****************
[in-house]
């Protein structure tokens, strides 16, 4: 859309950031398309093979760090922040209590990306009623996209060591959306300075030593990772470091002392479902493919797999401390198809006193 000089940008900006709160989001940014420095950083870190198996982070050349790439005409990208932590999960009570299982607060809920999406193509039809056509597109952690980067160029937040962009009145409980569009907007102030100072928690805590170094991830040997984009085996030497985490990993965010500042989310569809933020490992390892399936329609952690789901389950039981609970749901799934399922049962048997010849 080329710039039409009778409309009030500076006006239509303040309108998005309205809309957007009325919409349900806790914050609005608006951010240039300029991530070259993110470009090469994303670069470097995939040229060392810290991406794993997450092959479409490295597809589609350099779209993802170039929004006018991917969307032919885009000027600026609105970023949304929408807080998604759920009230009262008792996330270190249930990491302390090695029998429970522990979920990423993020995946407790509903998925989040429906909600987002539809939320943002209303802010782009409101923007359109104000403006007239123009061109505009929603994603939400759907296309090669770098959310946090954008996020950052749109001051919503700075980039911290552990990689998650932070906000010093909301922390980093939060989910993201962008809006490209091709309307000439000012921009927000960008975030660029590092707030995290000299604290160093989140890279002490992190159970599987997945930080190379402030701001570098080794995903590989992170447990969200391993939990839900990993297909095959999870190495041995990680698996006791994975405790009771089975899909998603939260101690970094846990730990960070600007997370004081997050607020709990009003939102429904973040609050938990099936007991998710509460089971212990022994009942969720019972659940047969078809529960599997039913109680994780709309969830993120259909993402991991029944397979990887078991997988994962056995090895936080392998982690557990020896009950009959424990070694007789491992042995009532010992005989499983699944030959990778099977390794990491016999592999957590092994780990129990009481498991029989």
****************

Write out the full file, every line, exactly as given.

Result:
[in-house]
């Protein structure tokens, strides 16, 4: 859309950031398309093979760090922040209590990306009623996209060591959306300075030593990772470091002392479902493919797999401390198809006193 000089940008900006709160989001940014420095950083870190198996982070050349790439005409990208932590999960009570299982607060809920999406193509039809056509597109952690980067160029937040962009009145409980569009907007102030100072928690805590170094991830040997984009085996030497985490990993965010500042989310569809933020490992390892399936329609952690789901389950039981609970749901799934399922049962048997010849 080329710039039409009778409309009030500076006006239509303040309108998005309205809309957007009325919409349900806790914050609005608006951010240039300029991530070259993110470009090469994303670069470097995939040229060392810290991406794993997450092959479409490295597809589609350099779209993802170039929004006018991917969307032919885009000027600026609105970023949304929408807080998604759920009230009262008792996330270190249930990491302390090695029998429970522990979920990423993020995946407790509903998925989040429906909600987002539809939320943002209303802010782009409101923007359109104000403006007239123009061109505009929603994603939400759907296309090669770098959310946090954008996020950052749109001051919503700075980039911290552990990689998650932070906000010093909301922390980093939060989910993201962008809006490209091709309307000439000012921009927000960008975030660029590092707030995290000299604290160093989140890279002490992190159970599987997945930080190379402030701001570098080794995903590989992170447990969200391993939990839900990993297909095959999870190495041995990680698996006791994975405790009771089975899909998603939260101690970094846990730990960070600007997370004081997050607020709990009003939102429904973040609050938990099936007991998710509460089971212990022994009942969720019972659940047969078809529960599997039913109680994780709309969830993120259909993402991991029944397979990887078991997988994962056995090895936080392998982690557990020896009950009959424990070694007789491992042995009532010992005989499983699944030959990778099977390794990491016999592999957590092994780990129990009481498991029989």